Virgin Blue freed to grow: Toll cuts loose - and not before time
Whatever the short term impact on Virgin Blue’s shareprice, Toll Holdings’ highly unusual move today to deliver an “in specie” dividend of 98.3% of its share in the airline to its shareholders is great news for Australia’s second airline. Toll has been sitting on its majority 62.7% holding since it bought it two years ago. Toll announced publicly last year that it was not a long term holder and attempted to sell its holding, but was unable to find a buyer prepared to pay the price it wanted.
In practical terms this has been a savage disadvantage for an airline which is being intensely challenged by market conditions, at the same time as it is metamorphosing into a higher yield-chasing operator. To compete for Australia’s domestic corporate market, Virgin has deviated from the LCC model to acquire a second aircraft type, Embraer regional jets, and is now on the brink of commencing B777 service to the US. Freeing up its ownership registry is almost certain to attract a flurry of interest, despite the carrier’s recent share price performance.
After failing to sell it for the past 18 months, this is a way out for Toll that appears simply designed to cut free an entity that was not helping its own perception in the market.
To be completed in August, the distribution will place Virgin Blue directly in the hands of a much wider range of shareholders. That is essentially a positive for the stock, which until now only had less than 12% of its equity fully tradeable on the market.
The last thing any company needed at such a significant time in its history was to have an unwilling parent. Another national airline, Ansett, suffered a similar and – in its case - eventually terminal fate after half-owner, News Ltd, conducted a protracted sale process over several years. While the ultimate collapse of Ansett rested with Air New Zealand’s ill-fated purchase from News, the orphaning of Ansett did little to help it compete in the 1990s against a revitalised and privatised domestic competitor.
Sir Richard Branson, the only other substantial Virgin Blue shareholder, at 25.5%, announced that Virgin Group “remains a long-term committed cornerstone shareholder,” with a “high degree of confidence in Virgin Blue’s business model and future.” Sir Richard, when asked earlier this year if his Group was a prospective buyer from Toll, replied “well, yes, if they would like to give it to us for nothing”.
Current major shareholders in Toll – and therefore recipients of proportionate direct holdings in Virgin Blue – are the Commonwealth Bank (6.8%); private investment organisation, Capital Group (6.3%, after selling 20% of their share last week); Toll’s Paul Little (5.6%) and Mark Rowsthorn (4.6%) are the only two others with over 4% of Toll’s equity. Apart from the two major owners of Virgin Blue shares, Toll and Branson, only CEO Brett Godfrey (2.7%) holds more than 2%.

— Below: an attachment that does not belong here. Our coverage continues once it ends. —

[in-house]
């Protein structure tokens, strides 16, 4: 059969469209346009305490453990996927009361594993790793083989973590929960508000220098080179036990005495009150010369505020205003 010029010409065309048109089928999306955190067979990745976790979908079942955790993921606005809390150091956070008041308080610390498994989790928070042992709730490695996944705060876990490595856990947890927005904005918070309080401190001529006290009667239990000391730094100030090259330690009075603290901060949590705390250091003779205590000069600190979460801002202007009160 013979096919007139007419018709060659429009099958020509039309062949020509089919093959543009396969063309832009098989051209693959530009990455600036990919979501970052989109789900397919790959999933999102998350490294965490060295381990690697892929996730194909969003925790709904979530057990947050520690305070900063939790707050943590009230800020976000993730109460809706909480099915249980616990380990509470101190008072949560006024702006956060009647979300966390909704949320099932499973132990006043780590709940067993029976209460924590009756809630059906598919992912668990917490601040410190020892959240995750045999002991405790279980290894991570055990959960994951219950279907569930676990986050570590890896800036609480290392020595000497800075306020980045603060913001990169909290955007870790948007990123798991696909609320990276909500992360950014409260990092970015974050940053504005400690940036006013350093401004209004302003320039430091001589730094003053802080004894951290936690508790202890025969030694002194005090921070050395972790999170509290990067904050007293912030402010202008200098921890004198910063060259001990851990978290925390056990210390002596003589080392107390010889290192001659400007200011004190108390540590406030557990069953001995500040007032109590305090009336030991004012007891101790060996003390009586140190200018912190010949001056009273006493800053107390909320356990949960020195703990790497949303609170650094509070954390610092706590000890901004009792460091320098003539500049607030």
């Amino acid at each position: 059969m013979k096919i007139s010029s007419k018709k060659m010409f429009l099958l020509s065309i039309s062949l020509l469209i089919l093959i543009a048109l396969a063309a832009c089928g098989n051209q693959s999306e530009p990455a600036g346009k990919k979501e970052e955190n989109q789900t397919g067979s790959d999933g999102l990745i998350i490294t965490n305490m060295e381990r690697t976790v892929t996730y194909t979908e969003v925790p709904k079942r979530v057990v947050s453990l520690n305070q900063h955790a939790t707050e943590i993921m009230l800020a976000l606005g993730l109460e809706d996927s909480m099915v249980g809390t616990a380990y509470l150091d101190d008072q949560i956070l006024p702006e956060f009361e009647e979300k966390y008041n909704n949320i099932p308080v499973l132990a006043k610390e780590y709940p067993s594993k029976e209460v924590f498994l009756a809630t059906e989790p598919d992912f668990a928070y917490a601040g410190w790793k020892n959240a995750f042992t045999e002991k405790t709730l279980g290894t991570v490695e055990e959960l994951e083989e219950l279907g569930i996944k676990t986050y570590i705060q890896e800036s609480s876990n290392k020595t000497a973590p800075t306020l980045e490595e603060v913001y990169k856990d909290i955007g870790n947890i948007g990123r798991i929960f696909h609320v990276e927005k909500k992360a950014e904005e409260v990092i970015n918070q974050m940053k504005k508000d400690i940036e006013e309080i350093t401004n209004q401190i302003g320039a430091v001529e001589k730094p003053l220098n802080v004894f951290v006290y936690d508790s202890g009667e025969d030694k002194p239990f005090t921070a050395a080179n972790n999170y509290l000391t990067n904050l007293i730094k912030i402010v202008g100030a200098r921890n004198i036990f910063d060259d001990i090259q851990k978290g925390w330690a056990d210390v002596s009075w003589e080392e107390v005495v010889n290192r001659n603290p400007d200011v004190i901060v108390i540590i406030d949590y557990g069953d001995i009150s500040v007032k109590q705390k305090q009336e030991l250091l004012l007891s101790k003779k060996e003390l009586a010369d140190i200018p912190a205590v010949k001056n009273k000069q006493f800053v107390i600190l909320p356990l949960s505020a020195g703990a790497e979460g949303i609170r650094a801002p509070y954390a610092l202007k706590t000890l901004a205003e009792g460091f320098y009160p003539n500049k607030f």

Virgin Blue share price: 01-Aug-07 to 14-Jul-07
The announcement certainly puts Branson and the Virgin Group back in the box seat, as the largest holders of Virgin Blue. Whether or not this is what Branson would have preferred at this time is not yet clear, but the move certainly puts in play an airline that is potentially attractive to outside purchasers looking to gain quick entry to the still-lucrative Australian market.
Airlines like Singapore Airlines, Emirates and even possibly Virgin ally, AirAsia, will undoubtedly be huddling today to examine the opportunities. Singapore Airlines would not be keen to re-enter a partnership with Branson, while it is still trying to sell its 49% equity in Virgin Atlantic, but Toll’s unexpected move will open up a range of possibilities while the shares remain at bargain basement levels.
Toll acquired Virgin Blue as one of a bundle of entities when it bought Patrick in 2006. After a brief flirtation with the idea of integrating the airline into its wider freight operation (and establishing some joint venture arrangements, Toll has spent most of the past two years trying to sell. It has watched as Virgin Blue’s share price slumped from its near-AUD3 level to its recent low of 42 cents – and, in doing so, hurt Toll’s share price.
Toll Directors, Paul Little, John Ludeke, Bernard McInerney and Terry Mallon will resign from the Virgin Blue board following the distribution. Meanwhile, Mr Bob Watson resigned as a director, effective immediately. Toll’s Neil Chatfield will continue as Chairman until Virgin Blue’s AGM in October. The board will now form a committee to nominate additional independent non-executive directors and Chairman appointments, by the AGM.